Representatives from Wallarah 2 and Wyong Coal had, at the time of going to press, not responded to questions from the Wyong Regional Chronicle following the controversial decision by the Planning Assessment Commission to recommend approval of the Wallarah 2 underground mine project.
In an attempt to fairly represent the views of Wallarah 2, the following statement has been reproduced from their website. “Wallarah 2 Coal Project is committed to providing lasting benefits to the local community while safeguarding residential amenity and protecting the Central Coast water supply,” the statement read.
“We are committed to protecting the drinking water supplies and managing streams. “No longwall mining will take place directly beneath Wyong River, nor beneath any major water supply dams, pipelines or other water supply infrastructure; our project operations are deep below less than 5 percent of the surface water catchment; no surface coal-handling will occur in any part of the region’s drinking water catchment; there are no productive hard rock aquifers in the project area; and, the project will collect, treat and recycle most of the water it uses. “As there will be no coal preparation plant, water consumption will be greatly reduced.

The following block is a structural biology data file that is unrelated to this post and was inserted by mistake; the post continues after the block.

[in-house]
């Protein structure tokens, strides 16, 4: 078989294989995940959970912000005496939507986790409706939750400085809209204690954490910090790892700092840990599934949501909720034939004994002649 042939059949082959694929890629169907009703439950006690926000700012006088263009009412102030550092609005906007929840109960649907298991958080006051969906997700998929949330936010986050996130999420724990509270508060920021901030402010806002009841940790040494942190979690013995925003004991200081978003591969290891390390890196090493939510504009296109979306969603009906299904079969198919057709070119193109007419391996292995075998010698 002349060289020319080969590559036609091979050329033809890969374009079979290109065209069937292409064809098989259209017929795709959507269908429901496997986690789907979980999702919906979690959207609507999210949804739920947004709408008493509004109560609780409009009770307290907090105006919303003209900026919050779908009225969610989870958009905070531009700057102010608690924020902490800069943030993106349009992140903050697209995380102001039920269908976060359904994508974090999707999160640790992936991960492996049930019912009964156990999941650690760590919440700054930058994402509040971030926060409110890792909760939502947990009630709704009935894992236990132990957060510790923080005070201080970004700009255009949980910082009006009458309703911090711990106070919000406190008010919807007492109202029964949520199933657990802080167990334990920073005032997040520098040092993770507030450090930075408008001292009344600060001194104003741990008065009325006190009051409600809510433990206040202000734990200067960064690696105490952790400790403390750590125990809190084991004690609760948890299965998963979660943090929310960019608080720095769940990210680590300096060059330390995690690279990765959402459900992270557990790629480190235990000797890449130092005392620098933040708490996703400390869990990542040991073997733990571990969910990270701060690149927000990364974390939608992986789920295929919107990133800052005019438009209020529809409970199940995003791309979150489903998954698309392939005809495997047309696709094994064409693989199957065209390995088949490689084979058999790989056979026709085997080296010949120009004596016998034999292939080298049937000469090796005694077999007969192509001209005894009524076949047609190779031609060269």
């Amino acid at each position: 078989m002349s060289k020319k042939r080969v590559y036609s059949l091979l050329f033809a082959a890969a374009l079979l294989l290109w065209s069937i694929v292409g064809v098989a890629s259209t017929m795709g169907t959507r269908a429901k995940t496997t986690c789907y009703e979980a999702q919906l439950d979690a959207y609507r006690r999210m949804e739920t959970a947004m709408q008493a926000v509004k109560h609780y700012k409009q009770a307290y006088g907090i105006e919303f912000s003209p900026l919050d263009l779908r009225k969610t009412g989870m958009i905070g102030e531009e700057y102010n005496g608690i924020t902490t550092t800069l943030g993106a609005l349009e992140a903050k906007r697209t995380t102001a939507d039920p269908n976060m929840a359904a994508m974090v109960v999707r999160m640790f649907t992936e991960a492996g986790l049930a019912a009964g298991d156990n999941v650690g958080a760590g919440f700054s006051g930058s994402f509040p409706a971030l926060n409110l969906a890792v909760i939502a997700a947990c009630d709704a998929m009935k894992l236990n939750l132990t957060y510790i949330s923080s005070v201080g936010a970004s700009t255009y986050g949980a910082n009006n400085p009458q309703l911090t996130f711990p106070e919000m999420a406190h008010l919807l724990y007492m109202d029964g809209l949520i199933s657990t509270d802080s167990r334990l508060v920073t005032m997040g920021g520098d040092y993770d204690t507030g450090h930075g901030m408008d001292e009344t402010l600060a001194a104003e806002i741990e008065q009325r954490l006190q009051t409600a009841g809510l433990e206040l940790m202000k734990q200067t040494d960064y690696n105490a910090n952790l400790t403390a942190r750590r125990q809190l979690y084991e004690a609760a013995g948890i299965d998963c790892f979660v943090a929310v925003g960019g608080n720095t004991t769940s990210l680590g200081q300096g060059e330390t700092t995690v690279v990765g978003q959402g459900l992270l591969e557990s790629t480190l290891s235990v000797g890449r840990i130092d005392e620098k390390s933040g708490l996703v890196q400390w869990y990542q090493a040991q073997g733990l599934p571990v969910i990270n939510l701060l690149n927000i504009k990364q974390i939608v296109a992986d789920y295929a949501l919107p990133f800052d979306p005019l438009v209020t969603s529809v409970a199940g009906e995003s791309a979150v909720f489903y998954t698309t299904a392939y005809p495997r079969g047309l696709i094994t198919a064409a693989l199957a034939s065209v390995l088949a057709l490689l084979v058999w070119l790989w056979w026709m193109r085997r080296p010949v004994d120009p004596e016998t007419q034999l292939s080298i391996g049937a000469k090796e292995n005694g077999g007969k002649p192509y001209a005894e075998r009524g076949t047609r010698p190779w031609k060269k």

“Water supply protection is confirmed by findings of the independent expert Planning Assessment Commission (PAC) and the Department of Planning and has been assessed by the Independent Expert Scientific Committee (IESC) under Commonwealth Legislation. “Since obtaining the Wyong area exploration licences by competitive public tender in 1995, Wallarah 2 has spent about $120m on exploration, scientific and environmental investigations, land purchases and community support. “We will invest over $800m more in initial project development. “The project is committed to local employment and is targeting 70 percent local recruitment for its operations workforce and 10 percent indigenous employment during operations.